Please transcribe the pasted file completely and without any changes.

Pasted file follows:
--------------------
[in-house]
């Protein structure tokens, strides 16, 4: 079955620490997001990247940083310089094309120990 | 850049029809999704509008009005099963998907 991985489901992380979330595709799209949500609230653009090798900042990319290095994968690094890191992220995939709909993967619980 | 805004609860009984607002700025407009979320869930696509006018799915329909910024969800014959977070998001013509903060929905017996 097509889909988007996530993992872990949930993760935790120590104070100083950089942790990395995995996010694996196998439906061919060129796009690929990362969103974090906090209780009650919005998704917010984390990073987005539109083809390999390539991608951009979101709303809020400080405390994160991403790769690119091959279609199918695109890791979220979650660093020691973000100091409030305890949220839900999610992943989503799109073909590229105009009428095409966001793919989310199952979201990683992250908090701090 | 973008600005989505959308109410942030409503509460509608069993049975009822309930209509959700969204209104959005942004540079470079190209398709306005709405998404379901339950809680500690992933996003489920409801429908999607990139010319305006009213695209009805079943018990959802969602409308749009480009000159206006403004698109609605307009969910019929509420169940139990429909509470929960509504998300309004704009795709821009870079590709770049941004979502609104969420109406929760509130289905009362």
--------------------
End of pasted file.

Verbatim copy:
[in-house]
């Protein structure tokens, strides 16, 4: 079955620490997001990247940083310089094309120990 | 850049029809999704509008009005099963998907 991985489901992380979330595709799209949500609230653009090798900042990319290095994968690094890191992220995939709909993967619980 | 805004609860009984607002700025407009979320869930696509006018799915329909910024969800014959977070998001013509903060929905017996 097509889909988007996530993992872990949930993760935790120590104070100083950089942790990395995995996010694996196998439906061919060129796009690929990362969103974090906090209780009650919005998704917010984390990073987005539109083809390999390539991608951009979101709303809020400080405390994160991403790769690119091959279609199918695109890791979220979650660093020691973000100091409030305890949220839900999610992943989503799109073909590229105009009428095409966001793919989310199952979201990683992250908090701090 | 973008600005989505959308109410942030409503509460509608069993049975009822309930209509959700969204209104959005942004540079470079190209398709306005709405998404379901339950809680500690992933996003489920409801429908999607990139010319305006009213695209009805079943018990959802969602409308749009480009000159206006403004698109609605307009969910019929509420169940139990429909509470929960509504998300309004704009795709821009870079590709770049941004979502609104969420109406929760509130289905009362």